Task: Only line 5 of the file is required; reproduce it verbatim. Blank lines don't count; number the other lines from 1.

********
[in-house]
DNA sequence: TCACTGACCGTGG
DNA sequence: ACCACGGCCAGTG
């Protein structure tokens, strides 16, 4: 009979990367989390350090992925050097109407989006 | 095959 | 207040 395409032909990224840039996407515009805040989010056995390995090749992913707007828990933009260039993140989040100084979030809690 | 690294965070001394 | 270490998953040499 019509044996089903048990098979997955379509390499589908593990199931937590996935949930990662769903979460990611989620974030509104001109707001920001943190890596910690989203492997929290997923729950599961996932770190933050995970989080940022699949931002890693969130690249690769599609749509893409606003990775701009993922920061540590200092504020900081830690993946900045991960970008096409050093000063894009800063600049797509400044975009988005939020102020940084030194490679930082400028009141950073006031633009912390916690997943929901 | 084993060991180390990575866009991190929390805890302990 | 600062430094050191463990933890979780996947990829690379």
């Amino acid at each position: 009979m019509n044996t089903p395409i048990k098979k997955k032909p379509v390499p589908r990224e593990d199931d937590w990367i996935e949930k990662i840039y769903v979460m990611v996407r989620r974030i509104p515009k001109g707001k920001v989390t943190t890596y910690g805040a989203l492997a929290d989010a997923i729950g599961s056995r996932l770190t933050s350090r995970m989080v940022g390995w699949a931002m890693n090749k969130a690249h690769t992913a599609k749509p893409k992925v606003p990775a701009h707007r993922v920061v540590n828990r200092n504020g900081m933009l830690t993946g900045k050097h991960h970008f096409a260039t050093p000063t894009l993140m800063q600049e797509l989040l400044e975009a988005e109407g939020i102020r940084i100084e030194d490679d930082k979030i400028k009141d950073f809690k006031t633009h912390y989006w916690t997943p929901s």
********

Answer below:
């Amino acid at each position: 009979m019509n044996t089903p395409i048990k098979k997955k032909p379509v390499p589908r990224e593990d199931d937590w990367i996935e949930k990662i840039y769903v979460m990611v996407r989620r974030i509104p515009k001109g707001k920001v989390t943190t890596y910690g805040a989203l492997a929290d989010a997923i729950g599961s056995r996932l770190t933050s350090r995970m989080v940022g390995w699949a931002m890693n090749k969130a690249h690769t992913a599609k749509p893409k992925v606003p990775a701009h707007r993922v920061v540590n828990r200092n504020g900081m933009l830690t993946g900045k050097h991960h970008f096409a260039t050093p000063t894009l993140m800063q600049e797509l989040l400044e975009a988005e109407g939020i102020r940084i100084e030194d490679d930082k979030i400028k009141d950073f809690k006031t633009h912390y989006w916690t997943p929901s």